Can two applications on the same machine bind to the same port and IP address? Taking it a step further, can one app listen to requests coming from a certain IP and the other to another remote IP? I know I can have one application that starts off two threads (or forks) to have similar behavior, but can two applications that have nothing in common do the same?

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    For a good detailed answer on reusing addresses/ports with multiple sockets: stackoverflow.com/questions/14388706/… Commented Oct 14, 2014 at 12:30
  • A port can be shared between several processes. For example, Node.js via built-in cluster module can share a listening socket, so forked processes of the cluster can directly accept connections from clients utilizing all CPU cores to make workload balanced. nodejs.org/api/cluster.html Commented Sep 15, 2022 at 12:02

17 Answers 17


The answer differs depending on what OS is being considered. In general though:

For TCP, no. You can only have one application listening on the same port at one time. Now if you had 2 network cards, you could have one application listen on the first IP and the second one on the second IP using the same port number.

For UDP (Multicasts), multiple applications can subscribe to the same port.

Edit: Since Linux Kernel 3.9 and later, support for multiple applications listening to the same port was added using the SO_REUSEPORT option. More information is available at this lwn.net article.

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    "one application listening on a single port" that's the reason why ports exist -- to allow multiple applications to share the network without conflicts.
    – S.Lott
    Commented Nov 7, 2009 at 19:41
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    One listener per port per IP address. Adding another network interface is a way to get a second IP address. Your platform probably supports virtual interfaces which is another way to get two IP addresses with one physical network card.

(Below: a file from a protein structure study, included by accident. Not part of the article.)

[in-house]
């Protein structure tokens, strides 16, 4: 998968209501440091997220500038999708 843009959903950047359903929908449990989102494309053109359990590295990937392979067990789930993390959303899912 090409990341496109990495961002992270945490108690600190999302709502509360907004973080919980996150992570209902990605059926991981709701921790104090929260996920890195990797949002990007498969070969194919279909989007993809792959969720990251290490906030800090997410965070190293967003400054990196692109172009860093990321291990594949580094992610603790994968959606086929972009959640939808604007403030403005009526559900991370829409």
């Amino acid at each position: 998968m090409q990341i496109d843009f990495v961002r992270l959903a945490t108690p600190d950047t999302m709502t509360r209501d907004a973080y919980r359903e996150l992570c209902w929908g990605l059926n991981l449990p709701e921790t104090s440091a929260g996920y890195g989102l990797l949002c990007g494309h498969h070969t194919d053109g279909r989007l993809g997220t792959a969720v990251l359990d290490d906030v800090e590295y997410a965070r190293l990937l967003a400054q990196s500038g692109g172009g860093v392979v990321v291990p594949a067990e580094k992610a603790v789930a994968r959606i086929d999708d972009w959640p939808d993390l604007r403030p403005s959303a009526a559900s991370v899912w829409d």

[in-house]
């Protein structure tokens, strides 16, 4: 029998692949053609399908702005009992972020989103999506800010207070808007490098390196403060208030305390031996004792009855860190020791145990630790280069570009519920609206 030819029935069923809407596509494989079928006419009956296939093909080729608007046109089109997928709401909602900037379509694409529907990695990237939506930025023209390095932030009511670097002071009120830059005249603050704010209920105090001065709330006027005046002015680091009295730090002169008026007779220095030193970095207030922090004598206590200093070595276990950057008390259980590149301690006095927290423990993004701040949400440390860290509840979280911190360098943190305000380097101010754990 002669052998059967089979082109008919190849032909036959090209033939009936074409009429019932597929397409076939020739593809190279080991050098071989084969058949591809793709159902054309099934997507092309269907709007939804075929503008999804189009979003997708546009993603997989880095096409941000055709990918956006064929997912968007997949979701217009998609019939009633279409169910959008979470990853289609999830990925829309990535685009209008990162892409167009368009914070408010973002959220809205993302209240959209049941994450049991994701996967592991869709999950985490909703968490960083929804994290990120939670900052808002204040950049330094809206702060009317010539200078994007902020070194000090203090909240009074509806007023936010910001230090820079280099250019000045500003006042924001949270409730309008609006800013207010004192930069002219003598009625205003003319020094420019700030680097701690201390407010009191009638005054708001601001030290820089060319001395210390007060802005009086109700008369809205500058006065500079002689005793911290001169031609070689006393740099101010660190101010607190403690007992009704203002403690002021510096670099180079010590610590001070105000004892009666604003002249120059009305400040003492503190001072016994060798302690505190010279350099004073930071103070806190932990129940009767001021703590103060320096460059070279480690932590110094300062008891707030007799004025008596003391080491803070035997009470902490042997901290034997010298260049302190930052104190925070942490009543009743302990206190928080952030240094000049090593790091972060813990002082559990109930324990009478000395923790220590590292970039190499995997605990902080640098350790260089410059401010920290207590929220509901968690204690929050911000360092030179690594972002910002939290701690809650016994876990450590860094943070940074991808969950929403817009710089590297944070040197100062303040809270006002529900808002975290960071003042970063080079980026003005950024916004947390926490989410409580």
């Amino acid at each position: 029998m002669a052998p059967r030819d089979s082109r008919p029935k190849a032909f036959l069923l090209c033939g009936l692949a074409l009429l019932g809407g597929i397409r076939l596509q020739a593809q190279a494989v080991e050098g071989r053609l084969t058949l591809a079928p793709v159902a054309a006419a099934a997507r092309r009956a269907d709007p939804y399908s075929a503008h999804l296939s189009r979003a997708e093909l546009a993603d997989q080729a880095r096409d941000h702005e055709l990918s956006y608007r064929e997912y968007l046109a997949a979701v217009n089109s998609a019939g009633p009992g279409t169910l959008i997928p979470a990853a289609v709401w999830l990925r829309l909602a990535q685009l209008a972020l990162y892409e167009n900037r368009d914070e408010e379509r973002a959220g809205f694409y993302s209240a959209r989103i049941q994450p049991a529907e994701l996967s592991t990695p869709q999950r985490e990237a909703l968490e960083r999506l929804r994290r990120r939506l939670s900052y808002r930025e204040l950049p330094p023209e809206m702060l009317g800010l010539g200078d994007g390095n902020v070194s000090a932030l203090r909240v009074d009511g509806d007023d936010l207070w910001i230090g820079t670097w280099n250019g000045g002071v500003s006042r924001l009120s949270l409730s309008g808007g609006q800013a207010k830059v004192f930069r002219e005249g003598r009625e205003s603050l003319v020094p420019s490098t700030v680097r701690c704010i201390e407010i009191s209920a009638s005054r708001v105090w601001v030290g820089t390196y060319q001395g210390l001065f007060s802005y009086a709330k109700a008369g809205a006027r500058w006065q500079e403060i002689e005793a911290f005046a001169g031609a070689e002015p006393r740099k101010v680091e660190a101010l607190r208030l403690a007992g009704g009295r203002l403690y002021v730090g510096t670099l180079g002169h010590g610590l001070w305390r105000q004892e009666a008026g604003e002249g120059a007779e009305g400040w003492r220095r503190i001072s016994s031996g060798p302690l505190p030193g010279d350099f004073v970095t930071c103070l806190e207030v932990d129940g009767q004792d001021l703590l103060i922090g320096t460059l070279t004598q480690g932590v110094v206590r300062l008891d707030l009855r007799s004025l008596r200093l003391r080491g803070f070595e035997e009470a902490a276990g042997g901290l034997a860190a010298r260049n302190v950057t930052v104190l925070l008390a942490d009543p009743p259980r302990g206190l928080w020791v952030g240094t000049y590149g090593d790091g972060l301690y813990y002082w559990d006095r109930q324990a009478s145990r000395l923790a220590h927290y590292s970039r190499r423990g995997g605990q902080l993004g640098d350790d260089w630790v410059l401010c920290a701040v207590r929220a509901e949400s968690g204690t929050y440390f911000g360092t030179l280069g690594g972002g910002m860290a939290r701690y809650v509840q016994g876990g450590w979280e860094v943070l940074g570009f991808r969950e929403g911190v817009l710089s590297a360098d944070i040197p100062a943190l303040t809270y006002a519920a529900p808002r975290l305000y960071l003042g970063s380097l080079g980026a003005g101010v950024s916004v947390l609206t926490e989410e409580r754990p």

– John M
    Commented Nov 9, 2009 at 22:02
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    Although I was of the same opinion until now, it turns out I was able to bind two different processes to same ip and TCP port! This is possible if you set ServerSocket.setReuseAddress(true) in Java before binding to it. Really unexpected behaviour.
    – Eugen
    Commented May 17, 2013 at 17:03
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    (1) The actual meaning of your answer is 'For TCP, yes, provided ...' (2) Multicast is not a precondition for UDP port sharing, but SO_REUSEADDR is.
    – user207421
    Commented Sep 23, 2013 at 0:39
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    For UDP (Multicasts), multiple applications can subscribe to the same port. If one packet has arrived from client, which application receive it?
    – Yang Juven
    Commented Aug 18, 2014 at 1:38

Yes (for TCP) you can have two programs listen on the same socket, if the programs are designed to do so. When the socket is created by the first program, make sure the SO_REUSEADDR option is set on the socket before you bind(). However, this may not be what you want. What this does is an incoming TCP connection will be directed to one of the programs, not both, so it does not duplicate the connection, it just allows two programs to service the incoming request. For example, web servers will have multiple processes all listening on port 80, and the O/S sends a new connection to the process that is ready to accept new connections.


Allows other sockets to bind() to this port, unless there is an active listening socket bound to the port already. This enables you to get around those "Address already in use" error messages when you try to restart your server after a crash.

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    TCP + UDP now works (given a new enough kernel). See the link I added to the answer.
    – dpb
    Commented Apr 29, 2013 at 20:57
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    This answer is not correct unless all the sockets are bound to distinct IP addresses none of which is INADDR_ANY, or unless you are on Windows, where the result is undefined.
    – user207421
    Commented Jul 23, 2013 at 1:07